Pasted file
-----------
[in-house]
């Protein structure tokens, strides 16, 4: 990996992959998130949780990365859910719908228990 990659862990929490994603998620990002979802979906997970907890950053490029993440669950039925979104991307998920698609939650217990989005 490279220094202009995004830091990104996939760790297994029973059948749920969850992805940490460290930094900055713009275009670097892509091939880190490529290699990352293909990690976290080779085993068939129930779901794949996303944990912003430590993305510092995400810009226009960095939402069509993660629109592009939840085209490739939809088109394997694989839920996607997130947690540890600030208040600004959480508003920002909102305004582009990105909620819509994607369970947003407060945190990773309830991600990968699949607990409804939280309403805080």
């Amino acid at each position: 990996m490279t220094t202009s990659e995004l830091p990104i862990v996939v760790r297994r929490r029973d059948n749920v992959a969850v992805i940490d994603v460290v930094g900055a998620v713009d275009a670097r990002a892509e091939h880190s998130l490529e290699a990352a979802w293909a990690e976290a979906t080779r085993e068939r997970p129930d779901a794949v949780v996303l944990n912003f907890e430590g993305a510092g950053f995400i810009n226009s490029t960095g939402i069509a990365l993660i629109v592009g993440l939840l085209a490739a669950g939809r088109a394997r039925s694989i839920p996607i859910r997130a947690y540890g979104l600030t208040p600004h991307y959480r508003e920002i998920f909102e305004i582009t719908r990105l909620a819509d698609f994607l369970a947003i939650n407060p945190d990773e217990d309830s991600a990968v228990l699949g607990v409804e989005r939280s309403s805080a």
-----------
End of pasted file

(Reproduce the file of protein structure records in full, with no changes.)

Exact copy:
[in-house]
């Protein structure tokens, strides 16, 4: 990996992959998130949780990365859910719908228990 990659862990929490994603998620990002979802979906997970907890950053490029993440669950039925979104991307998920698609939650217990989005 490279220094202009995004830091990104996939760790297994029973059948749920969850992805940490460290930094900055713009275009670097892509091939880190490529290699990352293909990690976290080779085993068939129930779901794949996303944990912003430590993305510092995400810009226009960095939402069509993660629109592009939840085209490739939809088109394997694989839920996607997130947690540890600030208040600004959480508003920002909102305004582009990105909620819509994607369970947003407060945190990773309830991600990968699949607990409804939280309403805080």
């Amino acid at each position: 990996m490279t220094t202009s990659e995004l830091p990104i862990v996939v760790r297994r929490r029973d059948n749920v992959a969850v992805i940490d994603v460290v930094g900055a998620v713009d275009a670097r990002a892509e091939h880190s998130l490529e290699a990352a979802w293909a990690e976290a979906t080779r085993e068939r997970p129930d779901a794949v949780v996303l944990n912003f907890e430590g993305a510092g950053f995400i810009n226009s490029t960095g939402i069509a990365l993660i629109v592009g993440l939840l085209a490739a669950g939809r088109a394997r039925s694989i839920p996607i859910r997130a947690y540890g979104l600030t208040p600004h991307y959480r508003e920002i998920f909102e305004i582009t719908r990105l909620a819509d698609f994607l369970a947003i939650n407060p945190d990773e217990d309830s991600a990968v228990l699949g607990v409804e989005r939280s309403s805080a």